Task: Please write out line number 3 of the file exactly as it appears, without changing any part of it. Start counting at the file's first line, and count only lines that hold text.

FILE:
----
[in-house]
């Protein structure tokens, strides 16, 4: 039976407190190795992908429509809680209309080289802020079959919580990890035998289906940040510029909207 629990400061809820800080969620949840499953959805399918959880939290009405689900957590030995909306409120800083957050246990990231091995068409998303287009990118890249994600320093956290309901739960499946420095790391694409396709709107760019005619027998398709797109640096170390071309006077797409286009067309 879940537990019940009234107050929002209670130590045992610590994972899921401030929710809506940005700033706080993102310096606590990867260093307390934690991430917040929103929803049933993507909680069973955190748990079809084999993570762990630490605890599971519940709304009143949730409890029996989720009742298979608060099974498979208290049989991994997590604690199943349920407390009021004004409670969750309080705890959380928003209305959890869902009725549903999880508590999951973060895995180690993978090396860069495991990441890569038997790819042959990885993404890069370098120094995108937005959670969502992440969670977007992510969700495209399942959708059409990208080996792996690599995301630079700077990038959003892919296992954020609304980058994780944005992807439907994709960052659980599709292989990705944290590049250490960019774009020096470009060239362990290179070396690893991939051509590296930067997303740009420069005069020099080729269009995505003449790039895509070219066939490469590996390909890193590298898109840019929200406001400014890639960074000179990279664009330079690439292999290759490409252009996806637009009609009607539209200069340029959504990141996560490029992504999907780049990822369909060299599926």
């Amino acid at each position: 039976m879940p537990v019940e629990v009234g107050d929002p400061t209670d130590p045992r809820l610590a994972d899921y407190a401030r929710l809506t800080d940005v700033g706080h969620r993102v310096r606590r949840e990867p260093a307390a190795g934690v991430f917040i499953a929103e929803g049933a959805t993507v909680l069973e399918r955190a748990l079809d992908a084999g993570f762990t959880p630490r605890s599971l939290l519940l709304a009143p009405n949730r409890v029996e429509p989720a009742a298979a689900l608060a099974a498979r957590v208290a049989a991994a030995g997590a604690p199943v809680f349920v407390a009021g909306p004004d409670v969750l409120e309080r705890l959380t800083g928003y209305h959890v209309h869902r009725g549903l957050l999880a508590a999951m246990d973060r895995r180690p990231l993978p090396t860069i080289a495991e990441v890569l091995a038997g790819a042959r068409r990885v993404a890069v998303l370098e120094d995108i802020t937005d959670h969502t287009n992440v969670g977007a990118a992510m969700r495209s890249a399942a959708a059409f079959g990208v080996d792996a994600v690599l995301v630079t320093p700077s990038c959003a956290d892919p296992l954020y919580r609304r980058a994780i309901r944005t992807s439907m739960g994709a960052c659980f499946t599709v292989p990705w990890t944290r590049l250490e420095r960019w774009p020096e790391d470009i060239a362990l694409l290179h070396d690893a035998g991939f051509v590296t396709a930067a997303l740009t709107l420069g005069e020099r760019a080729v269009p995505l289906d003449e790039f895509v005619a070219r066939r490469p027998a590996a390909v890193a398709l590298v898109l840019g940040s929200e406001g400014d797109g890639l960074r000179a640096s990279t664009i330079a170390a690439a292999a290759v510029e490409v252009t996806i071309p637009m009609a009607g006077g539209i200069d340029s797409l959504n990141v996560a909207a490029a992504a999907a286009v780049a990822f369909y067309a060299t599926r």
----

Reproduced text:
């Amino acid at each position: 039976m879940p537990v019940e629990v009234g107050d929002p400061t209670d130590p045992r809820l610590a994972d899921y407190a401030r929710l809506t800080d940005v700033g706080h969620r993102v310096r606590r949840e990867p260093a307390a190795g934690v991430f917040i499953a929103e929803g049933a959805t993507v909680l069973e399918r955190a748990l079809d992908a084999g993570f762990t959880p630490r605890s599971l939290l519940l709304a009143p009405n949730r409890v029996e429509p989720a009742a298979a689900l608060a099974a498979r957590v208290a049989a991994a030995g997590a604690p199943v809680f349920v407390a009021g909306p004004d409670v969750l409120e309080r705890l959380t800083g928003y209305h959890v209309h869902r009725g549903l957050l999880a508590a999951m246990d973060r895995r180690p990231l993978p090396t860069i080289a495991e990441v890569l091995a038997g790819a042959r068409r990885v993404a890069v998303l370098e120094d995108i802020t937005d959670h969502t287009n992440v969670g977007a990118a992510m969700r495209s890249a399942a959708a059409f079959g990208v080996d792996a994600v690599l995301v630079t320093p700077s990038c959003a956290d892919p296992l954020y919580r609304r980058a994780i309901r944005t992807s439907m739960g994709a960052c659980f499946t599709v292989p990705w990890t944290r590049l250490e420095r960019w774009p020096e790391d470009i060239a362990l694409l290179h070396d690893a035998g991939f051509v590296t396709a930067a997303l740009t709107l420069g005069e020099r760019a080729v269009p995505l289906d003449e790039f895509v005619a070219r066939r490469p027998a590996a390909v890193a398709l590298v898109l840019g940040s929200e406001g400014d797109g890639l960074r000179a640096s990279t664009i330079a170390a690439a292999a290759v510029e490409v252009t996806i071309p637009m009609a009607g006077g539209i200069d340029s797409l959504n990141v996560a909207a490029a992504a999907a286009v780049a990822f369909y067309a060299t599926r």